Black cutworm alert

Bruce Potter, Integrated pest management specialist
Several significant black cutworm flights have arrived in Minnesota, with most activity on a diagonal from Rock to Sibley Counties. Neighboring states have also reported large black cutworm flights. Larvae from the March 28 and April 12 flights should be large enough to produce visible leaf feeding and in the case of March 28 flight, be large enough to cut small corn by May 16.

Areas of southern Minnesota are at risk for stand loss from black cutworm larvae. See the UMN Black Cutworm Reporting Network for the latest newsletters with predictions and articles on black cutworm biology and scouting advice.

Check for aphids in winter wheat now

Bruce Potter, Integrated pest management specialist

Photo 1. English grain and bird cherry-oat colonies on rye leaf. The 85% stems infested action threshold accounts for infestations of cereals by multiple species. The smaller, dark, bird cherry-oat aphid often colonizes leaf sheaths at the base of the plant. Include aphids in your wheat, barley and oat scouting plans this season. Both bird cherry-oat and English grain aphids have increased dramatically in SW Minnesota the past week. This is the most dramatic early-season infestation I have observed in 19 years at the UMN Southwestern Research and Outreach Center (SWROC). Winter wheat populations reached the treatment threshold of 85% of the stems infested, and we are treating variety trials at the SWROC. This does not mean all fields or areas have high aphid populations.

What Do the Results from Recent Seeding Rate Studies Suggest for New Spring Wheat Varieties?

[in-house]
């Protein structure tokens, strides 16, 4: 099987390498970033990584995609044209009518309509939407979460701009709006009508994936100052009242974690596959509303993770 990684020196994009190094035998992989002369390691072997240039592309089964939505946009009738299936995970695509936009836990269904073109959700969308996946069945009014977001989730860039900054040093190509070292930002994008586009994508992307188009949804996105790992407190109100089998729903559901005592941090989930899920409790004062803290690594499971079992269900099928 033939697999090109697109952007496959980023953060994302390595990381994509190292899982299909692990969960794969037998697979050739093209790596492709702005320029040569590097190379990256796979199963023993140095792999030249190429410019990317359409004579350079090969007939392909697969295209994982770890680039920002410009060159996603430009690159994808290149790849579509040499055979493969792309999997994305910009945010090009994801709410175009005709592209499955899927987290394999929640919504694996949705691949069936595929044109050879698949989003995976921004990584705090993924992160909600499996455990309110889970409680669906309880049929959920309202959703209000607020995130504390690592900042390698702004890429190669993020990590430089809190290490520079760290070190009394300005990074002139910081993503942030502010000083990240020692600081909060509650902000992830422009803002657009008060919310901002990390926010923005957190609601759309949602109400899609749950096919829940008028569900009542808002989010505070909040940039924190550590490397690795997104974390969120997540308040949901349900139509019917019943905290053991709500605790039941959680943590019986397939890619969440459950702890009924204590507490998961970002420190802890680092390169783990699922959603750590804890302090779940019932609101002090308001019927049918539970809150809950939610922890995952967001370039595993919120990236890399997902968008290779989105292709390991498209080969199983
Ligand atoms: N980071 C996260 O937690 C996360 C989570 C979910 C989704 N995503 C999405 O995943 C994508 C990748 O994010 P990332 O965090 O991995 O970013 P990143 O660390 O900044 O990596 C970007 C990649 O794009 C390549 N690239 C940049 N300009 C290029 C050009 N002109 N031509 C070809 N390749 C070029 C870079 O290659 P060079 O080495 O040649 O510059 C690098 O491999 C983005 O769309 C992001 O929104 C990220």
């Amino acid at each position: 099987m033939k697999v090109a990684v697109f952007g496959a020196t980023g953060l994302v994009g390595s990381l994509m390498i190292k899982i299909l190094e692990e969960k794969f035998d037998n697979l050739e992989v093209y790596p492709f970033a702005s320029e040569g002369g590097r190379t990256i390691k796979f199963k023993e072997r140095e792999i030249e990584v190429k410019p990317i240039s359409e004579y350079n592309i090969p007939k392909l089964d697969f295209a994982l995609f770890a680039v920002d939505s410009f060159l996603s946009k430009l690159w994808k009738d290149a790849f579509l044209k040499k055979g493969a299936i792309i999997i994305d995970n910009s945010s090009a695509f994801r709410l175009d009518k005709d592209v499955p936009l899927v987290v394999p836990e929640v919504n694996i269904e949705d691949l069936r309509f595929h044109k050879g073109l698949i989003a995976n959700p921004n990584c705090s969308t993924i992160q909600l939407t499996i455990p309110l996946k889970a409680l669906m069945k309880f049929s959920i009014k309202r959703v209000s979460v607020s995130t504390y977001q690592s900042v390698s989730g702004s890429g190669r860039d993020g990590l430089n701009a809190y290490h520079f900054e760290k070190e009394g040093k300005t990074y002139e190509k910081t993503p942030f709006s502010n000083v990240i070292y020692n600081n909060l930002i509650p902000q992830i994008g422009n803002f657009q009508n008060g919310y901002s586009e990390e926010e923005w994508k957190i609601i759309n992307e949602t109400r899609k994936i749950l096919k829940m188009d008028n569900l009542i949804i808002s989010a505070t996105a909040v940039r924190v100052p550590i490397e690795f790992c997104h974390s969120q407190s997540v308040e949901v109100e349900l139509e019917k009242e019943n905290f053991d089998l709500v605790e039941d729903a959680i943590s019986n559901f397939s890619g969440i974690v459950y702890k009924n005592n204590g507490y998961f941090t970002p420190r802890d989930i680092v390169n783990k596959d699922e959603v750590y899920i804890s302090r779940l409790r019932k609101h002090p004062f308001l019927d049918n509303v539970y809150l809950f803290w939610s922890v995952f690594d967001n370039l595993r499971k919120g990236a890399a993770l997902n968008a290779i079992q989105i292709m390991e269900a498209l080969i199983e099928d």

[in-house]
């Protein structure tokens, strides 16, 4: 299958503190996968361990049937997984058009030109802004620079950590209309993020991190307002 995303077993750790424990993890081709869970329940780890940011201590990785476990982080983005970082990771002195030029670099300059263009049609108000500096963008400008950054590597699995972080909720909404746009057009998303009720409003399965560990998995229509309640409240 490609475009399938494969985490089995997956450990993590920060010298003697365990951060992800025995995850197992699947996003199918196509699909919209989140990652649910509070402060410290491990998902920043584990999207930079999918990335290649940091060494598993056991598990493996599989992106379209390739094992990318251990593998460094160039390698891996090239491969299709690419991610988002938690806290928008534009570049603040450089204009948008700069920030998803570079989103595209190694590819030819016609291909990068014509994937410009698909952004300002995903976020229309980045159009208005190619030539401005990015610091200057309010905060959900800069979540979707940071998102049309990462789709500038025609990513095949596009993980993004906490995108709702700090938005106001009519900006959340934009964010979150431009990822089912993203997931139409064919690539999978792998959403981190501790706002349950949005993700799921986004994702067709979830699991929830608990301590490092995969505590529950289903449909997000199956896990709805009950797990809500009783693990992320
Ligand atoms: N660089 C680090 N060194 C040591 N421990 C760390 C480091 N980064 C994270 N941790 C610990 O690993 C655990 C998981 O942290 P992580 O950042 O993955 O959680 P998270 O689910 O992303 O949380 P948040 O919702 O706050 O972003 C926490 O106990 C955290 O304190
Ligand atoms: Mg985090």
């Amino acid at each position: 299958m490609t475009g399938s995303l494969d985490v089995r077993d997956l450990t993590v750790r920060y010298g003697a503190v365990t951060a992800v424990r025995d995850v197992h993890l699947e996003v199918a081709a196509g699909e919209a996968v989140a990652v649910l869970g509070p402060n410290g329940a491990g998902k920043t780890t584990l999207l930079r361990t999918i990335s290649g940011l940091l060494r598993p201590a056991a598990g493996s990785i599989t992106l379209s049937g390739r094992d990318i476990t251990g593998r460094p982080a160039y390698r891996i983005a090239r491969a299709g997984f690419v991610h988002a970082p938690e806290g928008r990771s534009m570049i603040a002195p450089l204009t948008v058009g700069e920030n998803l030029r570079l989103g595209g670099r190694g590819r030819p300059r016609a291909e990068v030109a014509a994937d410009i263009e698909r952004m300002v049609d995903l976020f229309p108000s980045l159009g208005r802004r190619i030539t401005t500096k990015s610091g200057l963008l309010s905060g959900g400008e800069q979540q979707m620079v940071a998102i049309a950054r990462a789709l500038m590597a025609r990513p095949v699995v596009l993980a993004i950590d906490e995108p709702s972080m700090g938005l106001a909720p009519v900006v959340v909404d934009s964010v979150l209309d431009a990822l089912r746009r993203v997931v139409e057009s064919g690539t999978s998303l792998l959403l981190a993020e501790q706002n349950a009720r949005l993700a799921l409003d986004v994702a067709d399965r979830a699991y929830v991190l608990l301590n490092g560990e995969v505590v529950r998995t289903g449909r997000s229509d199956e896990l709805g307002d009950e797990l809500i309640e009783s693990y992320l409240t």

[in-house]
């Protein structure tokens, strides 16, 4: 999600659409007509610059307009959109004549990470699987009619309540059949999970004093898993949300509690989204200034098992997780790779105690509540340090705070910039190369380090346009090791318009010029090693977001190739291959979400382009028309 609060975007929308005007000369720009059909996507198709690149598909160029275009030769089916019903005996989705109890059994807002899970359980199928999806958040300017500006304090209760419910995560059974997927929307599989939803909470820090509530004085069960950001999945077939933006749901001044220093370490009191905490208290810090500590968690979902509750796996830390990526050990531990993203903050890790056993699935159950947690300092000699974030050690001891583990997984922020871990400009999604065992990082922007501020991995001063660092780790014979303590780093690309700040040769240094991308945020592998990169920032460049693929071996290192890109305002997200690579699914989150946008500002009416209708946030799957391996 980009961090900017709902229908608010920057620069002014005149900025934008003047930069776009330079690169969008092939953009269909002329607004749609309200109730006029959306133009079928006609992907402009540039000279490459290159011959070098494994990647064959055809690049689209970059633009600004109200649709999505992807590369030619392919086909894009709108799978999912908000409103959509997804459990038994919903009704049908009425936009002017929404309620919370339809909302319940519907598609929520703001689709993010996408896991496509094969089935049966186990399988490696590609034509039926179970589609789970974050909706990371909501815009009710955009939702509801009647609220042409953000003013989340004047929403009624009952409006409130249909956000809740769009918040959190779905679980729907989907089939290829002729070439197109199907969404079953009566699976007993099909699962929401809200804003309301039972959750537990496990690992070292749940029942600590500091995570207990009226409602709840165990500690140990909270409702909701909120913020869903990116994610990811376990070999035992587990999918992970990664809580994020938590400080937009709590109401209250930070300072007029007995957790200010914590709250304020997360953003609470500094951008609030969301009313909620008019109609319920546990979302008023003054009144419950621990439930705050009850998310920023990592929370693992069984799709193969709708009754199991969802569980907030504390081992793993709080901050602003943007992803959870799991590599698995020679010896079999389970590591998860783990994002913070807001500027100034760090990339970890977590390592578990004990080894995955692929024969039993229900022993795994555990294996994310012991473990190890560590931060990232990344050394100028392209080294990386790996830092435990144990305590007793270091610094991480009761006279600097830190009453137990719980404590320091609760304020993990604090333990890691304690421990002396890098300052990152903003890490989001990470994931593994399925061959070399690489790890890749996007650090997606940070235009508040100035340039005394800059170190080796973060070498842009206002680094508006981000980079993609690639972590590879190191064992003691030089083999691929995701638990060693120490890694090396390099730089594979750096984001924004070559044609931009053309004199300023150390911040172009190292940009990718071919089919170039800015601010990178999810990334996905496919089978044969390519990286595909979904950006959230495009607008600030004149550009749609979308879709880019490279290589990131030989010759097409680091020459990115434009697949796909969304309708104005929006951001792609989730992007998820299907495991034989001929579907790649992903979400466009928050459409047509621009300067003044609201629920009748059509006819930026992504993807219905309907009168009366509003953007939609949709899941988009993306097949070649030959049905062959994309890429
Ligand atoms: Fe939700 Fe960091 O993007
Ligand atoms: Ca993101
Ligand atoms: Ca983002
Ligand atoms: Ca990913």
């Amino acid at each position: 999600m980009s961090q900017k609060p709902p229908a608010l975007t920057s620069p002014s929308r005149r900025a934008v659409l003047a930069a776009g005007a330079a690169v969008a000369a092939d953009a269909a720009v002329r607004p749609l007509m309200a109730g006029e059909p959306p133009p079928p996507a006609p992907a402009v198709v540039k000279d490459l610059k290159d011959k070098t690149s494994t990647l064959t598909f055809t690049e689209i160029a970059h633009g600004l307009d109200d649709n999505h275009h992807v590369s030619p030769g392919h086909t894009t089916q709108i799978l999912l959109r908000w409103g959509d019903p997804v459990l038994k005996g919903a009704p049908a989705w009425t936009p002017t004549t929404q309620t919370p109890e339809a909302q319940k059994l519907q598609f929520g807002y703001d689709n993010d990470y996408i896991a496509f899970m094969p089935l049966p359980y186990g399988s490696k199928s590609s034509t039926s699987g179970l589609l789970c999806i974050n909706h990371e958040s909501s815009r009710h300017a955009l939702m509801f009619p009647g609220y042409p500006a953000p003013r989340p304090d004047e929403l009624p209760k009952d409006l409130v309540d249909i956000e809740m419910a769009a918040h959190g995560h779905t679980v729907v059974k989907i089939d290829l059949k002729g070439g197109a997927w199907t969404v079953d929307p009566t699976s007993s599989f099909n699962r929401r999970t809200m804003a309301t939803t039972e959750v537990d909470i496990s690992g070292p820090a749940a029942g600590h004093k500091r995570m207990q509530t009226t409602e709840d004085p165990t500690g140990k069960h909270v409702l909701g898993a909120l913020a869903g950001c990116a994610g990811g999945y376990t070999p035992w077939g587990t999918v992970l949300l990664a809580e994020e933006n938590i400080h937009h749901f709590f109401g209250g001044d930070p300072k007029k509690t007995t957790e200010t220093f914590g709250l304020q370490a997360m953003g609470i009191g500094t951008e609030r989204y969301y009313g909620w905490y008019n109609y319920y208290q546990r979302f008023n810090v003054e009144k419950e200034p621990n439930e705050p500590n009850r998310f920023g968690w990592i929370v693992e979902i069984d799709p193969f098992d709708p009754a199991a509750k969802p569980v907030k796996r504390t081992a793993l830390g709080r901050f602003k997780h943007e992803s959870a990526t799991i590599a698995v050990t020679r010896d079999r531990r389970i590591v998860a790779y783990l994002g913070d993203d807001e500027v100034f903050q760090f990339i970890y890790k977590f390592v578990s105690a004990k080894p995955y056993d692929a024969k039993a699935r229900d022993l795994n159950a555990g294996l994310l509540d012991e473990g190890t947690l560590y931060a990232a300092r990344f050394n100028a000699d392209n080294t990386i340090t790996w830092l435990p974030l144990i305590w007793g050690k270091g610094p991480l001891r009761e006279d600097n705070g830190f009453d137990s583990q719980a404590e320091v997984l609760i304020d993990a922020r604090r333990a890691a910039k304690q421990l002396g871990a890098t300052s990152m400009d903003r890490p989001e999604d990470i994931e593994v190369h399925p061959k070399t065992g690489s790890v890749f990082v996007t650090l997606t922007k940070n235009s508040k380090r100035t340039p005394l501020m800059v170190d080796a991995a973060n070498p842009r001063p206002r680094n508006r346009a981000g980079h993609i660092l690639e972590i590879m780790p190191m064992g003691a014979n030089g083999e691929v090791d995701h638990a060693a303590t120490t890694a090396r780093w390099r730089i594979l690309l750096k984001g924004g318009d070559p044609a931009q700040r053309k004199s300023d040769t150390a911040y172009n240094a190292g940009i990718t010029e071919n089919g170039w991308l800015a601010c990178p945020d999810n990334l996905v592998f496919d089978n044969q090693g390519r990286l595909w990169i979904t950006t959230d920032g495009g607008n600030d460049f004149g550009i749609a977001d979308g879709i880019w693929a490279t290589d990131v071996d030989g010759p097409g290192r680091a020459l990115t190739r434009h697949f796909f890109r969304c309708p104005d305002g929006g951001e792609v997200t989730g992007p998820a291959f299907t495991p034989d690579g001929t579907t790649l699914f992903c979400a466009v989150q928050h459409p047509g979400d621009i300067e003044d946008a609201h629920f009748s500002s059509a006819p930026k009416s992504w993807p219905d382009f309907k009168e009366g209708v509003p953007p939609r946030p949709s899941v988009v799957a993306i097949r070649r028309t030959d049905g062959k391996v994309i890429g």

Last season we concluded a rather large multi-year, multi-location experiment to determine the optimum seeding rate for a range of diverse spring wheat varieties. Because of the large number of new spring wheat varieties made available to growers in recent years, we often get questions about how heavy a new variety should be seeded. In most cases we simple do not have data to support a variety-specific recommendation. Furthermore, generating this information can be expensive and since the environment can play a critical role in the outcome of this type of research, testing must be done in multiple environments and seasons to ensure that the results will be relevant to the varied environments in which the new variety is to be grown. In the study we just concluded we tried to elucidate principles that could be used to guide the decision as to how much to seed of a new varieties using its known genetic and agronomic characteristics and information about the environment in which it will b…

New Nitrogen Rate Guidelines and New Website

Fabián Fernández and Daniel Kaiser

A few weeks ago we announce changes in the nitrogen rate guidelines for corn after corn and corn after soybean:

These new guidelines have been incorporated into the Corn Nitrogen Rate Calculator that has been in use since 2006. Along with these changes in the guidelines for Minnesota, the N rate calculator website has been improved and is now located at a new site:

Rolling soybeans: The Good, the bad, and the injured

Jodi DeJong-Hughes, and Phil Glogoza, Extension Educators - Crops
Ground rolling soybean fields prepares the field for harvesting by pushing rocks down into the soil, shattering corn rootballs, and smoothing the seedbed. This allows the combine head to be set low to the ground with less risk of picking up damaging rocks, rootballs, and dirt.

However, land rolling also poses agronomic, economic, and environmental risks. These include potential plant injury, soil sealing, erosion, and added expense. Understanding the advantages and disadvantages of land rolling will help farmers decide if — and when — rolling makes sense.